LACRN governance is a collaborative management structure centered around the steering committee that oversees the progress of all network studies. Data integrity is a high priority for the network, and as an additional level of governance, data analyses are performed by each country’s vDCAT, which includes experts in clinical monitoring, epidemiology, pathology, genomic research, bioinformatics, and biostatistics. vDCATs create biyearly analyses of study data for the steering committee to review so that it can assess study progress, data quality and integrity, and study compliance with applicable regulations. The U.S. vDCAT performs interim analyses for the network as a whole, whereas the vDCATs from each Latin American country analyze the data corresponding to that specific country.

The data sharing and publications committee advises the steering committee on publication strategies and makes recommendations on proposals for the use of LACRN data or biospecimens for research within the LACRN or external collaborations. One national coordinator manages this committee, which includes representatives from each country appointed by the steering committee (fig. S1).


Because LACRN seeks sustainability beyond its initial collaboration with NCI, high-quality, well-annotated biospecimens have been preserved in biorepositories that have detailed, field-tested SOPs for the collection and processing of tissue and blood, training of site personnel, establishment or improvement of research facilities, adoption of an informatics system for tracking and managing biospecimen inventory, and application of quality control (QC) measures for specimen collection, processing, labeling, and storage. Pathologists were trained both in the evaluation of pathological complete response to therapy and residual cancer burden, both primary end points of LACRN’s clinical study of breast cancer. Intracountry and external (College of American Pathologists) evaluations were performed for immunohistochemical and in situ hybridization data.

Epidemiologists from all countries developed a common questionnaire that includes ancestry, family, and personal history of cancers; reproductive history; socioeconomic parameters; and lifestyle factors that may have affected the patients’ breast cancers. Subtle cultural and language differences among countries were addressed leading up to the creation of the final questionnaire in English, Spanish, and Portuguese, and a manual was developed with instructions for harmonizing the administration of the questionnaire across countries.

Using the open source system OpenClinica, electronic case report forms were implemented to capture clinical, genomic, molecular, and epidemiological data as well as biospecimen and microarray QC data. The databases also provide a link to the specimen-tracking system, assure that the data are usable and harmonized across the three languages, and serve as a basis for creating other informatics tools to support review of study progress and data analysis.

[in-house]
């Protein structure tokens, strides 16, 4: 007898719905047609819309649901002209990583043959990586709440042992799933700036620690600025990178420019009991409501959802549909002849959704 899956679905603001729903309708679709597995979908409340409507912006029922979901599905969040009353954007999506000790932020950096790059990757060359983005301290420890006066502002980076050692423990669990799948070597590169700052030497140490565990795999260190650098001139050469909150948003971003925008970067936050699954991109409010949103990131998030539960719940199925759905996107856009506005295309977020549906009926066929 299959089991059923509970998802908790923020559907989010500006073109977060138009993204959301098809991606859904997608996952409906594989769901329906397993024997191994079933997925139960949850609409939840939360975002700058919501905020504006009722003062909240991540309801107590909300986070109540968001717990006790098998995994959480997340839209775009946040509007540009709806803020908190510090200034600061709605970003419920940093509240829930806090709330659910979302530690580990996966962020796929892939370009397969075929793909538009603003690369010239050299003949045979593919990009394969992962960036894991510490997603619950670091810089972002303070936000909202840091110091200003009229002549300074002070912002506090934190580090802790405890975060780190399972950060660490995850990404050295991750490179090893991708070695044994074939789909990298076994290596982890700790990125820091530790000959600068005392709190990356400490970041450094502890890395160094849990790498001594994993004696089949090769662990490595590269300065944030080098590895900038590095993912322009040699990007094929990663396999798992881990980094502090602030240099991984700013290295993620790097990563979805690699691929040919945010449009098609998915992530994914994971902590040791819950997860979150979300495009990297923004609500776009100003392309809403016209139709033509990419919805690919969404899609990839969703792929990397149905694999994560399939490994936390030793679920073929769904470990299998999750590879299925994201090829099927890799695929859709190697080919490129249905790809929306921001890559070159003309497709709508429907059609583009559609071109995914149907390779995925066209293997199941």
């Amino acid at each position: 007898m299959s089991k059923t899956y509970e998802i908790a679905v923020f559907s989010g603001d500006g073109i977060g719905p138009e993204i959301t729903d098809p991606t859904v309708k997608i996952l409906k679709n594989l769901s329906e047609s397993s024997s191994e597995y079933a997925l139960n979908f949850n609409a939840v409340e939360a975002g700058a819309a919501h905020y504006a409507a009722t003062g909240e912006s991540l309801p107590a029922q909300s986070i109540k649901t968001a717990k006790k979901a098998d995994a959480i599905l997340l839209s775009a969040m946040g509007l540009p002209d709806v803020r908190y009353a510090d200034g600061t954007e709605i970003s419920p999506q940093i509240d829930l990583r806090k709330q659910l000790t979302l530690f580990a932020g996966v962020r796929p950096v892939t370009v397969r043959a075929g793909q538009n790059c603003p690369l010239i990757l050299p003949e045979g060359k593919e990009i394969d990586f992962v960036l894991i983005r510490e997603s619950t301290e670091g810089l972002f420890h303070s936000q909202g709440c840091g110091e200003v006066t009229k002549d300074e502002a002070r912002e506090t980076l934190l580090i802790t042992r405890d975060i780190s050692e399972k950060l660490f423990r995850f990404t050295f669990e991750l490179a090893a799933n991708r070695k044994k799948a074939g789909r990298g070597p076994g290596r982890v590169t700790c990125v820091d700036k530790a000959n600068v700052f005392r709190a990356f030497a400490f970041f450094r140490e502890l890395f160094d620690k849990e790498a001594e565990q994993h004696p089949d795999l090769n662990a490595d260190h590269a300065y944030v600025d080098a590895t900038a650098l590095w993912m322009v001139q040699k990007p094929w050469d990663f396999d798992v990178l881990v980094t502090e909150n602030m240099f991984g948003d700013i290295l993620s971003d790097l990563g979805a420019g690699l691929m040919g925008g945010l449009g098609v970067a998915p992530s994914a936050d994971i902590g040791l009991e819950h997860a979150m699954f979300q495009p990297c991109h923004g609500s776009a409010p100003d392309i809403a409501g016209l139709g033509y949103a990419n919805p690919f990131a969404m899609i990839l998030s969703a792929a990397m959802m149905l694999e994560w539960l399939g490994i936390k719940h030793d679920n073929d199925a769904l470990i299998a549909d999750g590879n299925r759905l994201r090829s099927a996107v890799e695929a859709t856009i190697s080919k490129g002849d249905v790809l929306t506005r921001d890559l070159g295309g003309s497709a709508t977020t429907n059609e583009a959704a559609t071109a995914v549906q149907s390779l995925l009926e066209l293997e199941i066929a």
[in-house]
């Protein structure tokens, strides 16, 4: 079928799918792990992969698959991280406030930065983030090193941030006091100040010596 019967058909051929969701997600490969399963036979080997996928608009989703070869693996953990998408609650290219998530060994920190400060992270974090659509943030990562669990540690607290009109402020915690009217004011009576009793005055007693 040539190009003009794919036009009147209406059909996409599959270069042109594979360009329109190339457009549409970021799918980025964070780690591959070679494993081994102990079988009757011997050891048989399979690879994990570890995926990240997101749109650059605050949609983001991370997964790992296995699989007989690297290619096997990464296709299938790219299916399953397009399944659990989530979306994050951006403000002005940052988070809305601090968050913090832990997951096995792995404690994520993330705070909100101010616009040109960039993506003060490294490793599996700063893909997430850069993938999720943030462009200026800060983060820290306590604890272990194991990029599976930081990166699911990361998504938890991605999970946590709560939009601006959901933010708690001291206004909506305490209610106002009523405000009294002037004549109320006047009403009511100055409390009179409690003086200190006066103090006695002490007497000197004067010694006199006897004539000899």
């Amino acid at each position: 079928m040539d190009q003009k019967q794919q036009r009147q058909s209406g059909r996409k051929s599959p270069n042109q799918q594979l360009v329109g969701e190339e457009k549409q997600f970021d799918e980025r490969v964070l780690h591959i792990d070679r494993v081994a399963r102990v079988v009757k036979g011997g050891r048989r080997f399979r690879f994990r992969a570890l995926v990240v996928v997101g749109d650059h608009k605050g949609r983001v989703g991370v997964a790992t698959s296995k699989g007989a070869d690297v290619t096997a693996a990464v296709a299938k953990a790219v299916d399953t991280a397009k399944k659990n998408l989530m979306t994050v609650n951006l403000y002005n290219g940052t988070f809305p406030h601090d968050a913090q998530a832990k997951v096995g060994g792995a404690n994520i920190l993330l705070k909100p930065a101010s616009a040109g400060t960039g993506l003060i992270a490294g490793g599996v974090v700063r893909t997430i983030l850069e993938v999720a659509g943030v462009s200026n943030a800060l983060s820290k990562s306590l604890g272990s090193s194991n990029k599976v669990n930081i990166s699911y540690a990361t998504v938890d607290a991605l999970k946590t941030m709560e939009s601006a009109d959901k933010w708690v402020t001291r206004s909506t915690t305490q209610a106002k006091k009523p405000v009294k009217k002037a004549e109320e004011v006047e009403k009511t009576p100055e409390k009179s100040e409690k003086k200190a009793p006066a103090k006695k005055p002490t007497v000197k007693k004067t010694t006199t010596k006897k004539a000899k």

Creation of genomics platforms and development of the corresponding SOPs, QC measures, and methods for processing and analyzing molecular data were incorporated into the LACRN research effort. An intercountry proficiency test was performed in order to ensure harmonization of microarray expression data, and similar protocols are currently being adopted for other state-of-the-art technologies needed for future studies. Challenges included the varying internet technology infrastructures, capabilities, and logistics of the network countries; compliance with regulations that ensure security and quality of data; the need for multilingual capabilities; and the variety of data to be captured—clinical, epidemiological, microarray and other assay results, biospecimen tracking, and QC. Biorepository data were linked to deidentified patient data via a unique patient ID. The database, institutional review board (IRB) records, and regulatory documentation follow U.S. regulations and are in compliance with U.S. policies on data privacy and security. The applicable regulatory requirements for each of the participating countries were also followed. For example, policies on sample use in Argentina, Brazil, and Uruguay demanded that enrolled patients sign an informed consent specific for the MPBC study; future use of samples and data in ancillary studies shall require reconsenting patients; in Chile and Mexico, future use of samples and data relies on local IRBs’ decisions, with no need for reconsenting patients.